Bias and precision of measures of survival gain from right-censored data.
Lamb, KE. Williamson, EJ. Coory, M. Carlin, JB.
Pharm Stat, 2015;14(5):409-17.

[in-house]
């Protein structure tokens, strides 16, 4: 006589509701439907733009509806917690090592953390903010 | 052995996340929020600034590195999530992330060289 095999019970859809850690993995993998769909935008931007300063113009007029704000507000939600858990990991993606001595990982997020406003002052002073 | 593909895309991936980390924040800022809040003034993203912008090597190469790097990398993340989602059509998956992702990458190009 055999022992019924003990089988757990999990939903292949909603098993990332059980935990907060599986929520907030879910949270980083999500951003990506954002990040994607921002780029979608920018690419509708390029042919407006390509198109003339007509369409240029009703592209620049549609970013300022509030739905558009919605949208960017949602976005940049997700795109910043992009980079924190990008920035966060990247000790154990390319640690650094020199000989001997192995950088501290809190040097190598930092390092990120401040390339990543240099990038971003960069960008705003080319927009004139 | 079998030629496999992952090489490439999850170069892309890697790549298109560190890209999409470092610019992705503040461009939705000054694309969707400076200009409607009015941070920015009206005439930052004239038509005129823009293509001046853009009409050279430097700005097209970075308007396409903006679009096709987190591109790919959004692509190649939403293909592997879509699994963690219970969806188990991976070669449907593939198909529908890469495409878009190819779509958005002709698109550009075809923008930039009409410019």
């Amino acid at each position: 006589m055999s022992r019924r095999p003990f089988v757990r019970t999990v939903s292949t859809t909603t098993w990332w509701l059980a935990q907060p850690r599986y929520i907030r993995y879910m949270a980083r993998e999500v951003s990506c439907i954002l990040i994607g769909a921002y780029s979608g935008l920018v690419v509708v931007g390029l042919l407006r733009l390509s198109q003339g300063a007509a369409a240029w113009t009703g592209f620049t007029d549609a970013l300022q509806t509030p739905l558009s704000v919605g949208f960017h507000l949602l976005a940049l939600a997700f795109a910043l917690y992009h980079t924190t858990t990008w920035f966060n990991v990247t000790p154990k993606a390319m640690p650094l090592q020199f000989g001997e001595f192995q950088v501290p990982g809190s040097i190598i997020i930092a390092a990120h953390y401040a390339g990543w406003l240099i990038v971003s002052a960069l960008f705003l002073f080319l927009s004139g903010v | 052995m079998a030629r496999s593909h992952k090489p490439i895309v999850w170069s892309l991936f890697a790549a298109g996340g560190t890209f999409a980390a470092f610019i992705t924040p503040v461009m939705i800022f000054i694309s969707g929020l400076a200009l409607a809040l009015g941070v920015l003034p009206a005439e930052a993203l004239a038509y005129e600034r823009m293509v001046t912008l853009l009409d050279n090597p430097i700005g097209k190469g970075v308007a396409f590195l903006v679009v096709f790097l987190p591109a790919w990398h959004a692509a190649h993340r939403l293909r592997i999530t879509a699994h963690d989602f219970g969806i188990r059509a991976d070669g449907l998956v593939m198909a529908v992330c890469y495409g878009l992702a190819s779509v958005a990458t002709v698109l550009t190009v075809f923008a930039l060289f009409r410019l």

In cost-effectiveness analyses of drugs or health technologies, estimates of life years saved or quality-adjusted life years saved are required. Randomised controlled trials can provide an estimate of the average treatment effect; for survival data, the treatment effect is the difference in mean survival. However, typically not all patients will have reached the endpoint of interest at the close-out of a trial, making it difficult to estimate the difference in mean survival. In this situation, it is common to report the more readily estimable difference in median survival. Alternative approaches to estimating the mean have also been proposed. We conducted a simulation study to investigate the bias and precision of the three most commonly used sample measures of absolute survival gain – difference in median, restricted mean and extended mean survival – when used as estimates of the true mean difference, under different censoring proportions, while assuming a range of survival patterns, represented by Weibull survival distributions with constant, increasing and decreasing hazards. Our study showed that the three commonly used methods tended to underestimate the true treatment effect; consequently, the incremental cost-effectiveness ratio (ICER) would be overestimated. Of the three methods, the least biased is the extended mean survival, which perhaps should be used as the point estimate of the treatment effect to be inputted into the ICER, while the other two approaches could be used in sensitivity analyses. More work on the trade-offs between simple extrapolation using the exponential distribution and more complicated extrapolation using other methods would be valuable. Copyright © 2015 John Wiley & Sons, Ltd.